In June 2005, Peter Birkett joined Barnfield College as principal. But six years later, having been knighted for “services to education” and with the college boasting an apparently successful federation of four primary and six secondary school academies, Sir Peter left having become director-general of the Barnfield Federation.
Within months serious questions were being asked about federation finances. In a frank interview with FE Week reporter Rebecca Cooney, Sir Peter talks about his Barnfield experience.
“We changed the world — the country’s FE and skills programme,” says Sir Peter Birkett.
“We were the first college to sponsor an academy, now there are 45 other colleges doing it.”
But his comments about Barnfield College are in light of investigations into the wider federation by the Education Funding Agency (EFA) and the Skills Funding Agency (SFA), allegations of grade massaging, an unexpected Audi and a visit from the FE Commissioner.
They all took place after his resignation late last year, but Sir Peter is nevertheless keen to downplay their significance.
“I wasn’t surprised there were some audits carried out because they always carry out audits when there’s a change of leadership,” he says.
“I was surprised that it was so well-publicised and seen as a negative thing but I wasn’t surprised that audits were carried out.”
It has been a torrid time for me because I’ve known the truth
However, he does acknowledge that the probes were no ordinary audits and, he says, he was “surprised” by the allegations.
“Every signal in the college was green. All our internal and external audits were showing that everything was, not perfect, but planned-for and known about.
“I was confident when I left that all of those things were in order… there was no grade massaging, which the SFA report said, so I wasn’t surprised when I read that, because I knew that, they said that there was no fraud.”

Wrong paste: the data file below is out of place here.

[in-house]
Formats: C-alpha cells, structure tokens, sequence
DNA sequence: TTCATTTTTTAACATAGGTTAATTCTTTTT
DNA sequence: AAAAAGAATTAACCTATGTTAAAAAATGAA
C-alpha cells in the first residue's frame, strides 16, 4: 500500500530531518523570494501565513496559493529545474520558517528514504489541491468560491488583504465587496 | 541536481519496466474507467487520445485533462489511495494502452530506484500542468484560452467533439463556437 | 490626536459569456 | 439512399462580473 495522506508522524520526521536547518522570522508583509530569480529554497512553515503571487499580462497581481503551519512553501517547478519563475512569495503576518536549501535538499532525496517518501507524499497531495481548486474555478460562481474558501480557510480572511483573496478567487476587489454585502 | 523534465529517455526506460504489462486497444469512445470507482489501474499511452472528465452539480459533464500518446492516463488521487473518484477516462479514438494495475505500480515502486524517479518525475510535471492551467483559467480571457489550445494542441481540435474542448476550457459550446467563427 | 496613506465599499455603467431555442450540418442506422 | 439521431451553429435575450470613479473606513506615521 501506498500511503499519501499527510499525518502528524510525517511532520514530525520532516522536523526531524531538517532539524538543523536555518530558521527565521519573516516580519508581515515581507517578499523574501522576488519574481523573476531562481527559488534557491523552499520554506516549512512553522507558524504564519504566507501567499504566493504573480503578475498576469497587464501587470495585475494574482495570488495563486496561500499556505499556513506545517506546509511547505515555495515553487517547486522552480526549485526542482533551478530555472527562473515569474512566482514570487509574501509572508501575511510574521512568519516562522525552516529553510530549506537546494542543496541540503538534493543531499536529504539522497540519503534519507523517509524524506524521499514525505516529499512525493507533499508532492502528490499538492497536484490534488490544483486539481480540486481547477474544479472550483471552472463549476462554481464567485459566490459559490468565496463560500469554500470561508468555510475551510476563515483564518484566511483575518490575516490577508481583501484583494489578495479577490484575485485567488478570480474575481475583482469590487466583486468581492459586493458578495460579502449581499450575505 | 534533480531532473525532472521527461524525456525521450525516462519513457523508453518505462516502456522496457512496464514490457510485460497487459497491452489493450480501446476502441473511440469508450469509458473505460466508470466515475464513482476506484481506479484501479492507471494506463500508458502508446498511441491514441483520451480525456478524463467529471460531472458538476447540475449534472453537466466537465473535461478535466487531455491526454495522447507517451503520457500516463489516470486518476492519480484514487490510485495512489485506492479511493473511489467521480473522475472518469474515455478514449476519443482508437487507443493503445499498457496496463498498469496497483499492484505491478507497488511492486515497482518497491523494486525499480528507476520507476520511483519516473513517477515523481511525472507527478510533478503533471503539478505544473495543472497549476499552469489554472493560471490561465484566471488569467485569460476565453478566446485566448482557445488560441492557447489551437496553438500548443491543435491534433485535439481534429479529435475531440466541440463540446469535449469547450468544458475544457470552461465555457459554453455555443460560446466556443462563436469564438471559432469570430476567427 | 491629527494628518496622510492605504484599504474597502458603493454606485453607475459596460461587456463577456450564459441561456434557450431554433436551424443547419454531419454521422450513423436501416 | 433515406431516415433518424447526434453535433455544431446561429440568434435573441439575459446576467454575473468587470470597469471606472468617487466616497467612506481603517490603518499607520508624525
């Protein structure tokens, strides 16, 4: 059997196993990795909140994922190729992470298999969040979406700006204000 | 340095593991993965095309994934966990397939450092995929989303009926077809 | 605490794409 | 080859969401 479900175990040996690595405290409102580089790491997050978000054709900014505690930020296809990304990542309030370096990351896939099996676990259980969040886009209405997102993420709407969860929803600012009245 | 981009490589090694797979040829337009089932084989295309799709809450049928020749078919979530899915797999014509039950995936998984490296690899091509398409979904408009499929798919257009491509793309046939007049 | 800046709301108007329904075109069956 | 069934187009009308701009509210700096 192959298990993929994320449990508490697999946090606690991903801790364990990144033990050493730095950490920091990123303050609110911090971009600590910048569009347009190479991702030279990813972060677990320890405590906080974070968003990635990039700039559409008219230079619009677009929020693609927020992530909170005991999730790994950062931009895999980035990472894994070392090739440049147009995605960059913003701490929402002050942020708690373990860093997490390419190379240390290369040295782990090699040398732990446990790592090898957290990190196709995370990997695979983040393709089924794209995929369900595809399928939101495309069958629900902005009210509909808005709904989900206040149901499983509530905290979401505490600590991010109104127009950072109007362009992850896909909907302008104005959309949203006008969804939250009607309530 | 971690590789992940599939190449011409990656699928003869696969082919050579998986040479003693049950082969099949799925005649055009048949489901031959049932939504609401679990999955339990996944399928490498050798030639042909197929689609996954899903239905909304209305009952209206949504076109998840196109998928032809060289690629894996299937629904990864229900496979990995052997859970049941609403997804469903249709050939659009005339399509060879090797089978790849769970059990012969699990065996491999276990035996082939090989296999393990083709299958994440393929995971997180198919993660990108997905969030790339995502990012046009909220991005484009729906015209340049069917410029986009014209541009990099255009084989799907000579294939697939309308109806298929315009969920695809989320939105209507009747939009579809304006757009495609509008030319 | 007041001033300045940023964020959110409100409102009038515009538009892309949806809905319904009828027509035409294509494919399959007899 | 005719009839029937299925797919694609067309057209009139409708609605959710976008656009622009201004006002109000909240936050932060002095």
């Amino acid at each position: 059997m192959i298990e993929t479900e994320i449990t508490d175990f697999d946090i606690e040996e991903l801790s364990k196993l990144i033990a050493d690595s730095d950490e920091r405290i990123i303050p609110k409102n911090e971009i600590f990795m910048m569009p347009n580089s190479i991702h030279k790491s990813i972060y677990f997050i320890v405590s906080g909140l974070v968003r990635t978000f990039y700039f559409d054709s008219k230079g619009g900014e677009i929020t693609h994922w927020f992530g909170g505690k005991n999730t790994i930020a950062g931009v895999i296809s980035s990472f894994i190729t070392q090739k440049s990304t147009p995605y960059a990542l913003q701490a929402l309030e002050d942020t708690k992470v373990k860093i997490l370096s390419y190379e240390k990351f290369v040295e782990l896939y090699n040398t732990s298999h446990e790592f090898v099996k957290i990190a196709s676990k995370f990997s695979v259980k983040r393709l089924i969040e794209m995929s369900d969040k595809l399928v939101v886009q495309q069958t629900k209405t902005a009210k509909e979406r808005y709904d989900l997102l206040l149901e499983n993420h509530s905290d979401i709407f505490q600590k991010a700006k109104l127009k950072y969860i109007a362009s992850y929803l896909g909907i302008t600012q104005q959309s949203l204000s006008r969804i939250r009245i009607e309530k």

However, the report did raise questions about the financial rewards given to Sir Peter when he left the college — as departing director general he took a lump sum equivalent to his annual bonus, a further lump sum not in his contract as part of a compromise agreement and his company car, an £30,000 Audi Q5.
According to the SFA and EFA reports, compromise agreements are used to prevent the former employees making claims against their employers after their contract has been terminated.
But both reports questioned why a compromise agreement had been paid out, when Sir Peter himself had resigned.
The SFA report also told how governors let him keep his company car — which they thought was a three-year-old Jaguar, when it was in fact a newer and “considerably” more expensive Audi.
“Despite the governors being very concerned that the transfer of this much more expensive vehicle was not what they intended, they did not challenge the agreement,” said the report.
However, the funding agencies’ reports also noted that Sir Peter had not asked for the settlement. Instead, they pointed out, he asked for leave not taken over the previous four years.
He may not have asked for the two lump sums (the compromise sum he describes as a “pension top-up”) and the car, but, he
tells me, he feels fully justified in accepting them.
“I felt it would have been an insult to the board and I would have looked ungrateful to say, ‘I don’t want it’, when they wanted to give me that for what I’d created, what I’d done and the hard work that I’d put into the organisation,” says Sir Peter.
As for the overstatement of nearly £1m uncovered by auditors KPMG, which led to allegations of ghost learners with guided learning hours failing to match attendance registers, Sir Peter maintains this has been “blown out of proportion”.
“They were real life, proper students — they weren’t ghost students. They were there, but my understanding is there was some error in recording students,” he says.
The problem, he adds, would easily have been solved through SFA clawback and EFA re-basing processes which balance out the amount of money given the following year.
They were real life, proper students — they weren’t ghost students. They were there, but my understanding is there was some error in recording students
“The college had about £5m of subcontractor work and two of them underperformed their targets… when I left they were on target, or so they said, my assumption the money owed through them would be clawed back from the subcontractors,” he adds.
“I think that was just human error, but I have to tell you every year FE colleges have to look at what they’ve delivered and whether they have to pay back or not — and that’s the way it is in the world.”
Normally, he says “those adjustments would have been made and nothing would have been said about that” but due to the investigations, “it became an issue with the media and the press who say ‘million pound pay back, ghosts on the books’”.